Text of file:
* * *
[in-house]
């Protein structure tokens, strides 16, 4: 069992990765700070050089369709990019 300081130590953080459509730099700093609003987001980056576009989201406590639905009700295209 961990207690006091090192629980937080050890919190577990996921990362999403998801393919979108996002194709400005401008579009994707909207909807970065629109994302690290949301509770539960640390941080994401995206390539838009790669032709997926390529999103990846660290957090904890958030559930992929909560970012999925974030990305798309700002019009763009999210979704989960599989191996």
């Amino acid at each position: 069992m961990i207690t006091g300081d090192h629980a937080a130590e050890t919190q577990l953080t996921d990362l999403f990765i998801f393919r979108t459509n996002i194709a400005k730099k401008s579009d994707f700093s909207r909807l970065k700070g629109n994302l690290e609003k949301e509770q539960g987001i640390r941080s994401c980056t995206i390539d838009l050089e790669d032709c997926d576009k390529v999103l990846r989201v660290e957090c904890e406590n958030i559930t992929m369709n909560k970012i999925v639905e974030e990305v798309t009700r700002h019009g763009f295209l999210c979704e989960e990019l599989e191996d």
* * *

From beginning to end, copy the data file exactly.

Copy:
[in-house]
């Protein structure tokens, strides 16, 4: 069992990765700070050089369709990019 300081130590953080459509730099700093609003987001980056576009989201406590639905009700295209 961990207690006091090192629980937080050890919190577990996921990362999403998801393919979108996002194709400005401008579009994707909207909807970065629109994302690290949301509770539960640390941080994401995206390539838009790669032709997926390529999103990846660290957090904890958030559930992929909560970012999925974030990305798309700002019009763009999210979704989960599989191996």
């Amino acid at each position: 069992m961990i207690t006091g300081d090192h629980a937080a130590e050890t919190q577990l953080t996921d990362l999403f990765i998801f393919r979108t459509n996002i194709a400005k730099k401008s579009d994707f700093s909207r909807l970065k700070g629109n994302l690290e609003k949301e509770q539960g987001i640390r941080s994401c980056t995206i390539d838009l050089e790669d032709c997926d576009k390529v999103l990846r989201v660290e957090c904890e406590n958030i559930t992929m369709n909560k970012i999925v639905e974030e990305v798309t009700r700002h019009g763009f295209l999210c979704e989960e990019l599989e191996d």